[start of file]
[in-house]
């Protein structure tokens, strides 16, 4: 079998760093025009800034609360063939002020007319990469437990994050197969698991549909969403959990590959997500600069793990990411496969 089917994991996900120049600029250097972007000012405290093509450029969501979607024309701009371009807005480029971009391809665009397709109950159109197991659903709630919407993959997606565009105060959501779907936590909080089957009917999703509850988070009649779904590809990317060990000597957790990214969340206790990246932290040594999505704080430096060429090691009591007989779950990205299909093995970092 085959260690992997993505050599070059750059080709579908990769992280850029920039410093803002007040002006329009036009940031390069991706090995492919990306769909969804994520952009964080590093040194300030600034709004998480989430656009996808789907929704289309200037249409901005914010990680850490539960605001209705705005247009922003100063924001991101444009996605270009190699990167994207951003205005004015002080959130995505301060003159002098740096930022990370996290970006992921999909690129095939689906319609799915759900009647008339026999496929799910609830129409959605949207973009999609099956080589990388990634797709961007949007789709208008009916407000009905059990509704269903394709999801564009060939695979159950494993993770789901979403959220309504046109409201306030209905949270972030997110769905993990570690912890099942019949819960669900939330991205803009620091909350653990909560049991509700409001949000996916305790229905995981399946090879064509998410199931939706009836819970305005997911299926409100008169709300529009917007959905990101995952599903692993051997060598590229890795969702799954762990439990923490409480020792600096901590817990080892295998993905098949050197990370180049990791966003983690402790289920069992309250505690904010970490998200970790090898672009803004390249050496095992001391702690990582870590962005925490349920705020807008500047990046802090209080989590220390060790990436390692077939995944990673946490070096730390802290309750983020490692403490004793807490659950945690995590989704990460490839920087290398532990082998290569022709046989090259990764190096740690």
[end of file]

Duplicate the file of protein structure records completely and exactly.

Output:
[in-house]
């Protein structure tokens, strides 16, 4: 079998760093025009800034609360063939002020007319990469437990994050197969698991549909969403959990590959997500600069793990990411496969 089917994991996900120049600029250097972007000012405290093509450029969501979607024309701009371009807005480029971009391809665009397709109950159109197991659903709630919407993959997606565009105060959501779907936590909080089957009917999703509850988070009649779904590809990317060990000597957790990214969340206790990246932290040594999505704080430096060429090691009591007989779950990205299909093995970092 085959260690992997993505050599070059750059080709579908990769992280850029920039410093803002007040002006329009036009940031390069991706090995492919990306769909969804994520952009964080590093040194300030600034709004998480989430656009996808789907929704289309200037249409901005914010990680850490539960605001209705705005247009922003100063924001991101444009996605270009190699990167994207951003205005004015002080959130995505301060003159002098740096930022990370996290970006992921999909690129095939689906319609799915759900009647008339026999496929799910609830129409959605949207973009999609099956080589990388990634797709961007949007789709208008009916407000009905059990509704269903394709999801564009060939695979159950494993993770789901979403959220309504046109409201306030209905949270972030997110769905993990570690912890099942019949819960669900939330991205803009620091909350653990909560049991509700409001949000996916305790229905995981399946090879064509998410199931939706009836819970305005997911299926409100008169709300529009917007959905990101995952599903692993051997060598590229890795969702799954762990439990923490409480020792600096901590817990080892295998993905098949050197990370180049990791966003983690402790289920069992309250505690904010970490998200970790090898672009803004390249050496095992001391702690990582870590962005925490349920705020807008500047990046802090209080989590220390060790990436390692077939995944990673946490070096730390802290309750983020490692403490004793807490659950945690995590989704990460490839920087290398532990082998290569022709046989090259990764190096740690």